Yen Strengthens Further

Short yen positions are being covered, driving currency action.
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The U.S. dollar's mixed performance reflects the fact that right now it is not the fulcrum in the foreign exchange market that it often is.

Rather the continued parting of short yen and, to a lesser extent, short Swiss franc positions is the key development among the major currencies. This helps explain the softer bias in the euro and sterling and the firmer bias of the yen and Swiss franc. For the fifth consecutive session the euro is holding above the previous day's low. The upside appears capped in the $1.3240-60 area. A poor ISM reading in the U.S. today, with what could be the second consecutive monthly print below the 50 boom/bust level could see that ceiling tested. The dollar briefly and narrowly rose through yesterday's high against the yen, but has since reversed and is testing the JPY118.00-JPY118.10 support. A retest on the JPY117.50 spike low on Tuesday appears likely. Note that key technical levels are just below there: the 200-day moving average today comes in near JPY117.45, and JPY117.40 is the 61.8% Fibonacci retracement target of the dollar rally to the JPY1122.20 area in late January and early February from JPY114.40 in early December.

There have been several developments that ought not be obscured by the on-going jitters in the equity markets.

First, some observers linked former Fed chief Greenspan's comments about the U.S. economy to the equity market sell-off. As often happened when he was in office, many seem not to understand what he said. Even though he reportedly spoke in a private session in Tokyo today, he did appear to clarify what he may have been misunderstood to have said earlier in the week. We understood his comments earlier in the week as a mostly academic discussion of the business cycle. A business expansion is like a person. It can die of old age. It need not be murdered by policy makers. The U.S. business cycle is mature and it possibly could turn down by the end of the year, although he acknowledged most economists did not think a recession this year was likely. Today reports suggest that the Maestro said that while a recession was possible, it was not probable. His successor Bernanke was even clearer. The Federal Reserve continues to expect U.S. economic growth to pick up and return toward trend. Nevertheless, the market seems to be insisting that the Federal Reserve is asleep at the switch.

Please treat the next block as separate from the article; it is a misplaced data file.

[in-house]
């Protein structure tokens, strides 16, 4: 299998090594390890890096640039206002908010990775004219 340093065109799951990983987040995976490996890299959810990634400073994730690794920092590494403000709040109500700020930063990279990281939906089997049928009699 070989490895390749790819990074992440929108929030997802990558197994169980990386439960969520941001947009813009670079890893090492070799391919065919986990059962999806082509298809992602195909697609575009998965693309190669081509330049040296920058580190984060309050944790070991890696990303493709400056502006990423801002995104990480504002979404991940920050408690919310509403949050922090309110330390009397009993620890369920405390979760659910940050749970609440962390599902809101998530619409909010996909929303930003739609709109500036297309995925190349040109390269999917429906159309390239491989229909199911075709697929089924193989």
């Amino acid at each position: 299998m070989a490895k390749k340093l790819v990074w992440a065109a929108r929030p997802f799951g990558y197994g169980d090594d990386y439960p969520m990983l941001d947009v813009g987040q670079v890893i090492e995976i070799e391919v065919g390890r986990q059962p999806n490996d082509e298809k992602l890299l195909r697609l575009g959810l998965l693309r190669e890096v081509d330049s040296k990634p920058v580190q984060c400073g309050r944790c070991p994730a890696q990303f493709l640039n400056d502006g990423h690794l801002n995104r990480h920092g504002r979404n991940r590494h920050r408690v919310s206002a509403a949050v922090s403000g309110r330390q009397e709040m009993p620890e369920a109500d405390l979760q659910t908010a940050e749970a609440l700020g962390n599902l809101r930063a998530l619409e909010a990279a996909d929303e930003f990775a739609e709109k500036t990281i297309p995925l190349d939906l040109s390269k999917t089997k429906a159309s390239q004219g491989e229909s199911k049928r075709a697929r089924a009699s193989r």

The market has re-priced in a rate cut for the third quarter. Assuming for the sake of the argument that the Fed does cut rates at the Aug. 7 meeting, fair value for the Aug Fed funds futures contract is 94.945 (5.055%). It closed yesterday at 94.935 (5.065%). Although not in agreement with this view, the near-term news stream, including today's economic reports, are unlikely to force the market to rethink the assessment. In fact, looking beyond today and into next week, the ECB will raise rates and the early consensus is for the U.S. to report about a 100,000 rise in February non-farm payrolls on March 9, which is below the three, six and 12 months average job growth of 167,000-179,000).

Japan's Ministry of Finance weekly flow data illustrates another force at work besides speculators unwinding short yen exposure. Japanese investors continue to repatriate funds ahead of the fiscal year end. The roughly $2.75 billion sold last week brings the repatriation flow of recent weeks to $12.5 billion (roughly the equivalent of 110,000 futures contracts at the IMM). Foreign investors, as opposed to speculators, continue to buy yen. In the latest reporting period, they bought about $11.5 billion worth of Japanese securities. Also, the spread between US and Japanese 10-year yields has narrowed to 288 basis points, the narrowest of the year. At the same time, the Japanese yield curve continues to flatten and the 2-year to 10-year curve now is the flattest in three and a half years at about 80-81 basis points.

Marc Chandler has been covering the global capital markets in one fashion or another for nearly 20 years, working at economic consulting firms and global investment banks. Currently, he is the chief foreign exchange strategist at Brown Brothers Harriman. Recently, Chandler was the chief currency strategist for HSBC Bank USA. He is a prolific writer and speaker and appears regularly on CNBC. In addition to being quoted in the financial press, Chandler is often a guest writer for the Financial Times. He also teaches at New York University, where he is an associate professor in the School of Continuing and Professional Studies. While Chandler cannot provide investment advice or recommendations, he appreciates your feedback;

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